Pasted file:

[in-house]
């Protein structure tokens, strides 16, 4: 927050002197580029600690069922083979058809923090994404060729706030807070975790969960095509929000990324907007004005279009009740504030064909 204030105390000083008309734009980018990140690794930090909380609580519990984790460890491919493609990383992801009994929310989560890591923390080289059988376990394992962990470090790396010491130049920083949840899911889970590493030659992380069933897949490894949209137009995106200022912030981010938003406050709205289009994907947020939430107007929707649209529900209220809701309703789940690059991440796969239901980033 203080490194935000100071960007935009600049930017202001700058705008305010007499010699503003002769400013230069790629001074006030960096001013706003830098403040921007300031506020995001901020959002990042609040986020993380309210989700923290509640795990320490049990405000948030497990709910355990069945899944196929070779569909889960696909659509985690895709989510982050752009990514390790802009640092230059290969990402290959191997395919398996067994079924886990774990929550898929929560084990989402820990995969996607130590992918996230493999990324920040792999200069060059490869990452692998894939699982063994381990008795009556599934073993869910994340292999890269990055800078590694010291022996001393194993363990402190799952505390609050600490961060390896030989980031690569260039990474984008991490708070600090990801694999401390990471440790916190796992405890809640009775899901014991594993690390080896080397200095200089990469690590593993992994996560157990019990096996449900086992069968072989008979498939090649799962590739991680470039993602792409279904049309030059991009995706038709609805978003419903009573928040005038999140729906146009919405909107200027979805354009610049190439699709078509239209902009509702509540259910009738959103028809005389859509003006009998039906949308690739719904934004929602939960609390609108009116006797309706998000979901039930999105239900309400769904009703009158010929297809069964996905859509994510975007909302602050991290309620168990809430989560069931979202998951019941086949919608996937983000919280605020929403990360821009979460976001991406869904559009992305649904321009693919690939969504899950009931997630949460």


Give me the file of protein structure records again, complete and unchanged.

[in-house]
């Protein structure tokens, strides 16, 4: 927050002197580029600690069922083979058809923090994404060729706030807070975790969960095509929000990324907007004005279009009740504030064909 204030105390000083008309734009980018990140690794930090909380609580519990984790460890491919493609990383992801009994929310989560890591923390080289059988376990394992962990470090790396010491130049920083949840899911889970590493030659992380069933897949490894949209137009995106200022912030981010938003406050709205289009994907947020939430107007929707649209529900209220809701309703789940690059991440796969239901980033 203080490194935000100071960007935009600049930017202001700058705008305010007499010699503003002769400013230069790629001074006030960096001013706003830098403040921007300031506020995001901020959002990042609040986020993380309210989700923290509640795990320490049990405000948030497990709910355990069945899944196929070779569909889960696909659509985690895709989510982050752009990514390790802009640092230059290969990402290959191997395919398996067994079924886990774990929550898929929560084990989402820990995969996607130590992918996230493999990324920040792999200069060059490869990452692998894939699982063994381990008795009556599934073993869910994340292999890269990055800078590694010291022996001393194993363990402190799952505390609050600490961060390896030989980031690569260039990474984008991490708070600090990801694999401390990471440790916190796992405890809640009775899901014991594993690390080896080397200095200089990469690590593993992994996560157990019990096996449900086992069968072989008979498939090649799962590739991680470039993602792409279904049309030059991009995706038709609805978003419903009573928040005038999140729906146009919405909107200027979805354009610049190439699709078509239209902009509702509540259910009738959103028809005389859509003006009998039906949308690739719904934004929602939960609390609108009116006797309706998000979901039930999105239900309400769904009703009158010929297809069964996905859509994510975007909302602050991290309620168990809430989560069931979202998951019941086949919608996937983000919280605020929403990360821009979460976001991406869904559009992305649904321009693919690939969504899950009931997630949460």